It transpires that Mr Terrible also managed to wind up the wrong guy, a gentleman with close ties to a senior immigration officer in Thailand, by sexually assaulting his girlfriend and trying to start a fight in his cocaine fuelled state. He, disgusted with everyone’s behaviour the previous night, starts fishing for names and details of which schools these people work at. (Oh, did I forget to mention? Most of these characters were teachers…..) As a result, Mr Terrible was detained at the border for a few hours on the way back. We have no idea what happened, or what was said, or if there are any further repercussions for him but, when he was eventually allowed through, he had lost all of his arrogance and energy, and kept his mouth shut. Just as I was starting to hope for a quieter journey back, I realised that all this did was offer a chance for all the rest to become the centre of attention instead. 

Here are snippets of the conversations I remember from the 11-hour journey back: 

  • The Runaway: “I have a 42 inch plasma TV screen. It has everything.”
  • Roid Rage: “Is it flatscreen?”
  • The Runaway: “It has everything”
  • Roid Rage: “What colour is it?”
  • The Runaway: “It has everything”
  • The Fake Welshman: “Mine’s a 55 inch”
  • Roid Rage: “Yeah, well, I have a projector so mine can go as large as 120 inches!”


The Political Expert: “Yeah, man, the CIA is responsible for so much shit. You know they invented syphilis as a biological weapon don’t you?”

Given that America wasn’t discovered until 1492, and syphilis has been around longer, forgive me for calling “bullsh*t” on this one too. 

  • Stoner: “Have you heard about the ‘Hardon Collider’ in England?”
  • Me: “Do you mean the Hadron Collider in Switzerland?” (I couldn’t stay quiet any longer)
  • Stoner: “No man, it’s the ‘Hardon Collider’. It’s going to be the end of the World”

…..I wait for a punchline…..nothing comes….. *Late Edit – I just realised I made an accidental pun about it there though :-D*

  • Stoner: “I don’t have vaccinations. There’s Nano-technology put into the blood stream with them so I’ve never in my life had an injection”
  • Me: “Didn’t you say you went to China two months ago?”
  • Stoner: “Yeah, so?”

(I may be wrong, but I believe that entry to China is allowed only by those with a certificate showing they’ve had the Yellow fever vaccine – I’m happy to stand corrected though) 

There were plenty more conversations along similar lines. 11 hours of them in fact! I haven’t memorised this passage about nightmares written by Dostoevsky, I just happen to be reading the book at the moment, but it struck me as being perfectly relevant to this situation: 

“In a morbid condition, dreams are often distinguished by their remarkably graphic, vivid, and extremely lifelike quality. The resulting picture is sometimes monstrous, but the setting and the whole process of the presentation sometimes happen to be so probable, and with details so subtle, unexpected, yet artistically consistent with the whole fullness of the picture, that even the dreamer himself would be unable to invent them in reality, though he were as much an artist as Pushkin or Turgenev. Such dreams, morbid dreams, are always long remembered and produce a strong impression on the disturbed and already excited organism of the person.”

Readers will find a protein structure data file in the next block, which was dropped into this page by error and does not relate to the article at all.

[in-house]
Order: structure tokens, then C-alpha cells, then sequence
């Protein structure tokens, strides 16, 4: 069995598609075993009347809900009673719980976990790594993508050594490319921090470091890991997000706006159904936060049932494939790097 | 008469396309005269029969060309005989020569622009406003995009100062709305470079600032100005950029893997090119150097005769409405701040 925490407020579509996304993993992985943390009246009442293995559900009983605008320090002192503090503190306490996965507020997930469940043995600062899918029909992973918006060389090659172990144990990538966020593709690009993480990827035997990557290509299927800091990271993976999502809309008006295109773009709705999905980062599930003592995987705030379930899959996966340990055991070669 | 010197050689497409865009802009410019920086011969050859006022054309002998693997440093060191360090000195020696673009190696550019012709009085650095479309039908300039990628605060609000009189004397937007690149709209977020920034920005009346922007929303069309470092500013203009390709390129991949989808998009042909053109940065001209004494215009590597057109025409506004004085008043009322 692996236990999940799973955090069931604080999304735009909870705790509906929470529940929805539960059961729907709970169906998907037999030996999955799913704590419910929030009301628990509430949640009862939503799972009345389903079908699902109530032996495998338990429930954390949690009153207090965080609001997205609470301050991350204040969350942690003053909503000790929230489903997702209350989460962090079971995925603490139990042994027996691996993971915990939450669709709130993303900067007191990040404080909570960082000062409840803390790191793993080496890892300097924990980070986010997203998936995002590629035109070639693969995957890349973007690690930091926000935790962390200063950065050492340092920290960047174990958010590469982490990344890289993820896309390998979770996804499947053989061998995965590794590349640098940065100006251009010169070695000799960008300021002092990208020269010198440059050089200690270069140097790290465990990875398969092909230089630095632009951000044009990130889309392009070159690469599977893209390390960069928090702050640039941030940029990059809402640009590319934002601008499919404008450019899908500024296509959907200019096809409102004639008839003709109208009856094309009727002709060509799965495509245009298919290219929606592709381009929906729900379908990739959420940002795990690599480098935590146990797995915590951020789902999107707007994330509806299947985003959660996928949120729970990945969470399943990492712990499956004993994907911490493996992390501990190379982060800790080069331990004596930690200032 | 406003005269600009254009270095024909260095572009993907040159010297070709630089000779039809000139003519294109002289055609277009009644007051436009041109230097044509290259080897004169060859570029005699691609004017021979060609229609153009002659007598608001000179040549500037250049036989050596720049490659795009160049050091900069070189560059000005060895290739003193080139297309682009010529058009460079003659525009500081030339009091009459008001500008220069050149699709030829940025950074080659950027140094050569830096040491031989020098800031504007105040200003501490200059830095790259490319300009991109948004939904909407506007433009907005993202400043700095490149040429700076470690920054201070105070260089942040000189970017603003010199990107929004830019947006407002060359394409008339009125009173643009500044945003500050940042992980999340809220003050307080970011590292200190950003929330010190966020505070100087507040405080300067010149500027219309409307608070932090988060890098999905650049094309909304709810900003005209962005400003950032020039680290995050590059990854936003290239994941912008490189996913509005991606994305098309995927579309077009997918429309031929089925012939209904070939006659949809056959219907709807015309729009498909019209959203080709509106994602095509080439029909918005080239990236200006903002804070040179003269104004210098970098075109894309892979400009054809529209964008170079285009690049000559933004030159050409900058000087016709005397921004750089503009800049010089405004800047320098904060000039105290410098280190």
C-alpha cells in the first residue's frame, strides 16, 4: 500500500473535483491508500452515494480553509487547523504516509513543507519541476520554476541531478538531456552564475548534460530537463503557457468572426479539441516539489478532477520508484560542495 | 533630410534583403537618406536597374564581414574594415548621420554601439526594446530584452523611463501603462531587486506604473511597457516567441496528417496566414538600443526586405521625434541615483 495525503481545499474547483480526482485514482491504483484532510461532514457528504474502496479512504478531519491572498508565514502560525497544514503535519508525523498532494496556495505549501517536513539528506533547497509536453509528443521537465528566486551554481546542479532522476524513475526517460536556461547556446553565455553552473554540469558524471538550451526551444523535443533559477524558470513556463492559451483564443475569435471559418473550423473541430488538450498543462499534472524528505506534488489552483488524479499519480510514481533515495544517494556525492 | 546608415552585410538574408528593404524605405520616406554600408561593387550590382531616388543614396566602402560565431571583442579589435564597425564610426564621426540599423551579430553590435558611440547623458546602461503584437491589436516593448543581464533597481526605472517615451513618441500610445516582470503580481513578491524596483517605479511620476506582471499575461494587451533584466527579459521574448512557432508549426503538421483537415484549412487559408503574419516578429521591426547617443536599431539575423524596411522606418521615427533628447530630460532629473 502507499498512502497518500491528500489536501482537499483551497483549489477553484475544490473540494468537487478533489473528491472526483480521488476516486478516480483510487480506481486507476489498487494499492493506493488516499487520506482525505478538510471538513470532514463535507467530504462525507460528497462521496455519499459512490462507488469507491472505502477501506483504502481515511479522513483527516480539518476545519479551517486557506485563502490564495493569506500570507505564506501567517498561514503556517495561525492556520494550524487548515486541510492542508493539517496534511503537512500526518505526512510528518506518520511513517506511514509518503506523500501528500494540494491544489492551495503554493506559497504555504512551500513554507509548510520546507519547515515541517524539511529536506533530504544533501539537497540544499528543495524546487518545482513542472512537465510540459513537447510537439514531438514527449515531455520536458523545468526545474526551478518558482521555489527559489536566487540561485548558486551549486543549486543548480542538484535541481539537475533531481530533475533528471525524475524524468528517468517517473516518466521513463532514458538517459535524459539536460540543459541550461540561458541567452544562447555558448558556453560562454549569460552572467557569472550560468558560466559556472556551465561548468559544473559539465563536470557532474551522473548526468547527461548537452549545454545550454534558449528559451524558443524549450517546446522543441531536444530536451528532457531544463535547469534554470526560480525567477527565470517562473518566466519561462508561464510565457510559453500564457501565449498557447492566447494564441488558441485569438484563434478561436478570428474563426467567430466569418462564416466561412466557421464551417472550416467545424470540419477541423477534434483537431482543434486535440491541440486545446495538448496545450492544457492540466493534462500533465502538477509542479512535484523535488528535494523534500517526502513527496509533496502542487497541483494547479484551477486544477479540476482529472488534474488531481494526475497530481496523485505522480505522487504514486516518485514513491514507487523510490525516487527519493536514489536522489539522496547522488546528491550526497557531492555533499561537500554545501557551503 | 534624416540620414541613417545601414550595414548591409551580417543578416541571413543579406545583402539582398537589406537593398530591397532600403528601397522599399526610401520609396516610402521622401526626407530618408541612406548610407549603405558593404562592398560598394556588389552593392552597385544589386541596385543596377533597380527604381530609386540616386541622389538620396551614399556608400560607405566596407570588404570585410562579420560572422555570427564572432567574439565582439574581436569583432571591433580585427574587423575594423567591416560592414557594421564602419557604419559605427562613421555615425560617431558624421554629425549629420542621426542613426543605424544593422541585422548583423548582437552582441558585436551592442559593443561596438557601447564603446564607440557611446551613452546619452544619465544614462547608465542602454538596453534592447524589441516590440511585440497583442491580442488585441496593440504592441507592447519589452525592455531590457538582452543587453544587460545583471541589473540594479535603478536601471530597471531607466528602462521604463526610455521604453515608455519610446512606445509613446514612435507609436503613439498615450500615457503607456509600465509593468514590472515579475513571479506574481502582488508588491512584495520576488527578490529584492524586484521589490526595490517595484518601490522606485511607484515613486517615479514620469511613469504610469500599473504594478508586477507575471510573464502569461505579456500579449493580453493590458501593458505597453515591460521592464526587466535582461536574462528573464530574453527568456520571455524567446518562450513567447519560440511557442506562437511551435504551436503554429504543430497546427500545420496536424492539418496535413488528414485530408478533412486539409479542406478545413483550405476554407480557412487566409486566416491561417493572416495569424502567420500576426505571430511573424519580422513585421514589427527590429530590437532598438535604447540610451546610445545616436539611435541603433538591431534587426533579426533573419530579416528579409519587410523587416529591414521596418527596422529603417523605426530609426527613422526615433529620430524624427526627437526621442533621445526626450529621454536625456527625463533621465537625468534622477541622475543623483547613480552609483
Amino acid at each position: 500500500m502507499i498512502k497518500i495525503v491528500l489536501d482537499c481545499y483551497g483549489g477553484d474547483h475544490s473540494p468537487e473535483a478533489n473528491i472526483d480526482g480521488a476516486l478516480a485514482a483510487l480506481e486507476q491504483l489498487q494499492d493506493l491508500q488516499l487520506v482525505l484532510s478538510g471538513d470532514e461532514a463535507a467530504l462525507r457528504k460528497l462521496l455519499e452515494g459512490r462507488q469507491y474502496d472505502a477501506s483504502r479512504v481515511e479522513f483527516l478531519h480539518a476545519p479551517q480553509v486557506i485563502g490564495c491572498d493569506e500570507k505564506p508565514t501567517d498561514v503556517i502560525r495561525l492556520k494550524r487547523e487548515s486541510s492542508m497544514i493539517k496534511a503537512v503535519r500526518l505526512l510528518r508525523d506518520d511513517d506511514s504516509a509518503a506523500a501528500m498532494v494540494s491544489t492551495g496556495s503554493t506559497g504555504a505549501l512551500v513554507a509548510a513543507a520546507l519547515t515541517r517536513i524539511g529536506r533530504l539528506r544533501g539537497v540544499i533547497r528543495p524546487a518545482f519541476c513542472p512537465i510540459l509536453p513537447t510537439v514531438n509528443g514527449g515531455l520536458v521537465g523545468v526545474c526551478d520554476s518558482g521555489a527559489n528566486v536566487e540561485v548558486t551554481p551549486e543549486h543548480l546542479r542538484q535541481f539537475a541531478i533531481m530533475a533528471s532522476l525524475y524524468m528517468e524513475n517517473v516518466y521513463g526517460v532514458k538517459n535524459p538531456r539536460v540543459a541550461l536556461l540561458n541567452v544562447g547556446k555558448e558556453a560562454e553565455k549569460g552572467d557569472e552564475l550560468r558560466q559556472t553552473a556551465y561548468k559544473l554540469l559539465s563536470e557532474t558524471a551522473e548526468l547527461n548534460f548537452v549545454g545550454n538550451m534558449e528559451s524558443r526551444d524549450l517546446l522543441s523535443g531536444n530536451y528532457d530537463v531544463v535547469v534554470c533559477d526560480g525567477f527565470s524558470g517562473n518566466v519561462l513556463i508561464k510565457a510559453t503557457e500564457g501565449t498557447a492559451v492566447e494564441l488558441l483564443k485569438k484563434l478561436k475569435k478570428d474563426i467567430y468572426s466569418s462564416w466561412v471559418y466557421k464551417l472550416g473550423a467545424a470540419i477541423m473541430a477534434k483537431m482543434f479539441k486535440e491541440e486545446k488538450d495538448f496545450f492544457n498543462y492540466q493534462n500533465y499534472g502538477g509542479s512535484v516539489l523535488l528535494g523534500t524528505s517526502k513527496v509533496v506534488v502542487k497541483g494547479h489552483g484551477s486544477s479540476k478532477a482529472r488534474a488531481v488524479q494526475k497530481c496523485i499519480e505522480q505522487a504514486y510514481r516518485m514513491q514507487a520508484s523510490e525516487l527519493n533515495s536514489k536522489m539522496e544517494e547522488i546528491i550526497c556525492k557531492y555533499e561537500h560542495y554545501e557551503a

I still expect to wake from these nightmare-ish few days any second. Then again, if it does all turn out to be a bad dream, I’d have to re-live the entire experience. Why would I want to do that? After all, at the end of the day, I was granted my Visa, and I am allowed to stay. HORAAY! Thought you’d get away without a happy ending there did you? ;-)

20. May, 2015

Following on from yesterday’s post, another reason for the gap in entries is that I’ve been struggling with creativity. I was so determined to try to make each post an adventure – to try to provide humour – to try to ensure that each entry embarked on an exploration of the intricacies and poeticism of the English language – to provide snippets of my adventures in a manner that was both sufficiently eloquent and elegant to be deserving of your attention. I sought so desperately for the appropriate words and sentiments that would entertain you, the audience, resolving not to pour the linguistic dregs of the language into these pages but, after much internal deliberation, I’ve decided…..”f*ck it – you’ll get what you’re given.” 

Following a recent conversation about ‘ambitions’, I’ve been working on a list of things I’d love to do in life before I expire. I imagine we all have one, but here’s mine (in no particular order): 

  1. Be in a film that’s released on DVD – this could be as an extra, or just because I was accidentally filmed in the background, but I must be able to see myself on the screen. 
  2. Watch the Singapore F1 Grand Prix, live, from a rooftop hotel pool with a cocktail in my hand. 
  3. Get a black belt in two other martial arts – I’m not fussed on which ones. 
  4. Be fluent in as many languages as there are decades that I have lived (3 languages by 30, 4 by 40, 5 by 50 etc). 
  5. Become a fully certified stunt-man, and be credited in a film as somebody’s stunt-double. 
  6. Get my teeth straightened. 
  7. Work in Disney World, and be honoured with the privilege of being Mickey Mouse in one of their parades. 
  8. Finally pluck up the courage to donate some blood (I have a massive phobia of needles). 
  9. Learn to play the Banjo. 
  10. Own the entire collection of Disney Classics films. 
  11. Step foot on Antarctica and eat some of its snow. 
  12. Become a qualified pilot. 
  13. Watch the El Clasico and Milan Derby football matches live (in both stadiums in the case of El Clasico). 
  14. Have a book published.

These are all things I would like to do, the fates of which are in my own hands alone. There’s a saying I remember from somewhere that reads something along the lines of “the best time to plant a tree was 20 years ago – the second best time is now”. I have no idea how many (if any) of the above I’ll achieve, but it’s nice to have goals either way. Feel free to share yours in comments below – it’d be nice to receive some further suggestions: after all, I may like some of your ideas more than my own…..